Mental Health

MeditationA growing evidence base explores the mental health dimensions of global environmental change.  What are the mental/cognitive benefits of exposure to “intact” nature?  What are the mental health costs of environmental degradation?  Are there significant mental health benefits of managing natural systems in particular ways?  Are the mental health burdens associated with reduced exposure to nature fairly distributed across different populations? Better understanding of these issues could meaningfully inform resource management decisions and urban design to mitigate the mental health impacts of environmental change.

Learning Objectives

  • L1: Explore the indirect and direct anthropogenic drivers of mental health challenges.
  • L2: Summarize the role and influence of mental health research over time to better inform present context.
  • L3: Consider how human activities and influence on ecosystem transformations have the potential to improve mental health.

 

Myers SS. Planetary health: protecting human health on a rapidly changing planet . The Lancet [Internet]. 2017. Publisher's VersionAbstract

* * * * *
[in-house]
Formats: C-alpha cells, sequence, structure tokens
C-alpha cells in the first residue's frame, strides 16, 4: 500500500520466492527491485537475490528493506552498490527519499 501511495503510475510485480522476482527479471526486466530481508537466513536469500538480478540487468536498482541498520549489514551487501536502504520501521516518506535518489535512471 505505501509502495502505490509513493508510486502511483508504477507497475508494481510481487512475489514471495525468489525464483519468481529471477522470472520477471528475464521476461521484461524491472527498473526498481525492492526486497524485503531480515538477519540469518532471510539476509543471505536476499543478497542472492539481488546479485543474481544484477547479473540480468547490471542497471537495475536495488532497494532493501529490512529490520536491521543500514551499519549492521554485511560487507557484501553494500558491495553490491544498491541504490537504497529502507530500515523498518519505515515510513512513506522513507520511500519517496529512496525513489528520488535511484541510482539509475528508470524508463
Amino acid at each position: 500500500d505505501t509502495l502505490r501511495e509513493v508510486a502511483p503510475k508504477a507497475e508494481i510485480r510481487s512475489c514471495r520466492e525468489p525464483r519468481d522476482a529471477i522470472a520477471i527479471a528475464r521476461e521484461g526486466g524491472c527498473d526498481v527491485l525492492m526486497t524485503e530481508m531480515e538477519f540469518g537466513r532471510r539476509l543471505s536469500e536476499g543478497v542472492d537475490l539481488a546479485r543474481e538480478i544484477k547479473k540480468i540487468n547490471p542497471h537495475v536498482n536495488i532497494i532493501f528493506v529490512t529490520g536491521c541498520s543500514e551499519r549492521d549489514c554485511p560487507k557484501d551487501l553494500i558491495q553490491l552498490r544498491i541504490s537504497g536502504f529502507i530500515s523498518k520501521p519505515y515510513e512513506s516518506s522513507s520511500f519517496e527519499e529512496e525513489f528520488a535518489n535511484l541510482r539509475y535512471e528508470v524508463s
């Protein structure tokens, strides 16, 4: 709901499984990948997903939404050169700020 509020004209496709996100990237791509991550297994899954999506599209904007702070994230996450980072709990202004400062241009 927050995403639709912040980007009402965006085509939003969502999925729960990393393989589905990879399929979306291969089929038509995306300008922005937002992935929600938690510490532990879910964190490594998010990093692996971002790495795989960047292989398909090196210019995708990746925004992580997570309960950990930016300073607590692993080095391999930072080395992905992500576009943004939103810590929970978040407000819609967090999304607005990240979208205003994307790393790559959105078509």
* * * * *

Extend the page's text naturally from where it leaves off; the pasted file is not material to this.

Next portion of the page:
The impact of human activities on our planet's natural systems has been intensifying rapidly in the past several decades, leading to disruption and transformation of most natural systems. These disruptions in the atmosphere, oceans, and across the terrestrial land surface are not only driving species to extinction, they pose serious threats to human health and wellbeing. Characterising and addressing these threats requires a paradigm shift. In a lecture delivered to the Academy of Medical Sciences on Nov 13, 2017, I describe the scale of human impacts on natural systems and the extensive associated health effects across nearly every dimension of human health. I highlight several overarching themes that emerge from planetary health and suggest advances in the way we train, reward, promote, and fund the generation of health scientists who will be tasked with breaking out of their disciplinary silos to address this urgent constellation of health threats. I propose that protecting the health of future generations requires taking better care of Earth's natural systems.

Kurth AE. Planetary Health and the Role of Nursing: A Call to Action . Journal of Nursing Scholarship. 2017.Abstract